In an effort to inform Ypsilanti renters, the Ypsilanti Tenants Union hosted a Tenant Organizing 101 workshop on Sunday, Nov. 12.
The workshop, held at the Ypsilanti Farmers Marketplace Hall, welcomed residents on Sunday afternoon with information packets and a presentation to start the session off.
The Ypsilanti Tenants Union is an organization that exists to organize tenants, helping them create their own tenant associations and fight for material improvement in living conditions.
Founded on the guiding principles of class solidarity, collective action, and mutual aid, the Ypsilanti Tenants Union serves as a resource and network of Tenant Associations.
The workshop featured an interactive discussion on what a tenant association is; there were a variety of ways to describe the concept.
A tenant association, as defined by the union, is “a group of tenants living in the same building or development who choose to join forces in order to advocate for themselves, particularly when dealing with their landlord or management.”
Residents attending the workshop learned what they could do in a tenant association, including building relationships with neighbors, sharing resources, and advocating needs to landlords.
“Sometimes it’s easier to know your neighbors if you live in a complex, but sometimes houses are scattered everywhere and it feels very isolating,” said Em, a member of the Ypsilanti Tenants Union. “I think it’s really important that those people who are feeling isolated know that they’re not facing different problems than other people.”
The McKinley Tenants Association, local to the Ypsilanti/Ann Arbor area, cited issues including mold, mice, mildew, and flooded basements and laundry rooms, along with rising rent prices. They have a list of demands addressed to McKinley Properties, one of the largest multifamily owners/operators in the region.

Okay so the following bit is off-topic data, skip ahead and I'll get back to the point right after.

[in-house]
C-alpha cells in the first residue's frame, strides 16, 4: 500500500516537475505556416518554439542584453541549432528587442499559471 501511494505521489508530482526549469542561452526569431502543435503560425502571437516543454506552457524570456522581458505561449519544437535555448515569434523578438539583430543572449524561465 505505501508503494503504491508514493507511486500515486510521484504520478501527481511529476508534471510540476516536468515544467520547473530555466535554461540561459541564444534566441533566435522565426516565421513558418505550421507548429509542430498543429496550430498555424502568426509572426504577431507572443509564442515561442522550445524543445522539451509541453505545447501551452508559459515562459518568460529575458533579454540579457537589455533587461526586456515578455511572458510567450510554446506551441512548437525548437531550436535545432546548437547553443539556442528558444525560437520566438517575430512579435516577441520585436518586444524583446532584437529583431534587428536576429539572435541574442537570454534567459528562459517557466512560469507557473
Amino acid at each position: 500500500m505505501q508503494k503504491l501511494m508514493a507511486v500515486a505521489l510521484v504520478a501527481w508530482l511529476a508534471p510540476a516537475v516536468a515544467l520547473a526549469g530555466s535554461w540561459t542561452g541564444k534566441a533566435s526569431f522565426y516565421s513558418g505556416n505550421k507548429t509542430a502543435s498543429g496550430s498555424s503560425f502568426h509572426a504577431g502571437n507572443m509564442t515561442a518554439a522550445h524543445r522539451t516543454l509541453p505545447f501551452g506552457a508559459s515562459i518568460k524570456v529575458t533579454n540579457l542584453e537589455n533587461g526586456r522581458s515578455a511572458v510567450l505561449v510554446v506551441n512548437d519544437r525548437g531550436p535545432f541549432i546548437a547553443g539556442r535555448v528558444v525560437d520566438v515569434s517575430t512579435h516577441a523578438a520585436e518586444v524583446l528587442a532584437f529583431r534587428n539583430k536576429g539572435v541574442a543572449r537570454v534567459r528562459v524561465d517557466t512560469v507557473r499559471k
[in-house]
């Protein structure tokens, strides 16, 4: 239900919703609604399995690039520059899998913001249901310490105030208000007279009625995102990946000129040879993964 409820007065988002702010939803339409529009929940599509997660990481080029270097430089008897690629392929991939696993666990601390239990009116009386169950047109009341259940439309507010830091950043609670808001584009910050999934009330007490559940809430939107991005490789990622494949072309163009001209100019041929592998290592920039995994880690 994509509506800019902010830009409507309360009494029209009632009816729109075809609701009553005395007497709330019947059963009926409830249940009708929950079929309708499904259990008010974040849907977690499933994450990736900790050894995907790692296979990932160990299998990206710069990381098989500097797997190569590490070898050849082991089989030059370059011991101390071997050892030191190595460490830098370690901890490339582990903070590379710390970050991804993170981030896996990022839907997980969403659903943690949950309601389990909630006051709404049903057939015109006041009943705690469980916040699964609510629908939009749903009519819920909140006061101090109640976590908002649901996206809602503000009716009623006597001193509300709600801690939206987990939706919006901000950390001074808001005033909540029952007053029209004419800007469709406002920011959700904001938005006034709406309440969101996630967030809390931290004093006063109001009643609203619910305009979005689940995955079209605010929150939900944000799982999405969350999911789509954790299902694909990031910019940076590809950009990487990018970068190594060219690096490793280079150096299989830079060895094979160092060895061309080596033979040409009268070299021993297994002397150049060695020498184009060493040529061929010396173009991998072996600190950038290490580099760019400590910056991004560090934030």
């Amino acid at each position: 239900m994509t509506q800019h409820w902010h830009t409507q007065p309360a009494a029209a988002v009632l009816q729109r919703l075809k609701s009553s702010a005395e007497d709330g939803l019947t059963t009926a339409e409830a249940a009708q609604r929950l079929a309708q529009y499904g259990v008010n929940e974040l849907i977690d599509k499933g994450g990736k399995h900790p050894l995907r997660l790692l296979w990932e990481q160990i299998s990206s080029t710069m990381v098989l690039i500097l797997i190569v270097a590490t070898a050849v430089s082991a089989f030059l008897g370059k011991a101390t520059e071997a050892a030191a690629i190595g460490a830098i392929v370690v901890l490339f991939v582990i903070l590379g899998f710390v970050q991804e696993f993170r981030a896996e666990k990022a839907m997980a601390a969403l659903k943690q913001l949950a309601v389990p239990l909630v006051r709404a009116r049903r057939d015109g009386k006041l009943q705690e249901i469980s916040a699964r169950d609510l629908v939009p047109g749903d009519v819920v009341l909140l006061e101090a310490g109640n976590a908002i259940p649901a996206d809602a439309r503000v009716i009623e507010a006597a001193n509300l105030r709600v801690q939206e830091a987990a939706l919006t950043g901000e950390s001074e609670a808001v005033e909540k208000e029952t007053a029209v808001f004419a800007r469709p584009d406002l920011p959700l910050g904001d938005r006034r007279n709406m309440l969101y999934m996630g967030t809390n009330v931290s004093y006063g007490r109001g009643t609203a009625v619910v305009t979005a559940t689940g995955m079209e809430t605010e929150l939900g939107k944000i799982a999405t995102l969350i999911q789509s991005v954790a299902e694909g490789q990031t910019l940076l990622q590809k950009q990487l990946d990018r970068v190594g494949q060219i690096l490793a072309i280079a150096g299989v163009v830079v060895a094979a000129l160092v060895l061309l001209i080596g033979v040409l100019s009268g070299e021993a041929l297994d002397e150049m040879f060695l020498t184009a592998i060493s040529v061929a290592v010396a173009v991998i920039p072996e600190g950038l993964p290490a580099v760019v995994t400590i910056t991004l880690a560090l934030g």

The McKinley Tenants Association joined the workshop and shared their experiences of organizing. The association has gone to local government meetings to advocate for themselves.
Lisa Voelker, a longtime Ypsilanti renter, has faced similar challenges with the management of her home.
“The quality of our housing has gone down,” said Voelker. “I continue to feel like I hit kind of a dead end, and so I just wanted to be a little bit more educated and get a sense of who else is interested in organizing like this.”
The union promoted working together on issues in the workshop. The time ended with breakout sessions for attendees sorted based on property managers. Some included Barnes and Barnes Apartment Rental, Old Town Realty, and Beal Properties.
The main takeaway for the event’s organizers was the opportunity to bring tenants together.
“When you come together with people, it is a lot more powerful,” Em said. “There’s a lot more you can get accomplished if you are coming as a group.”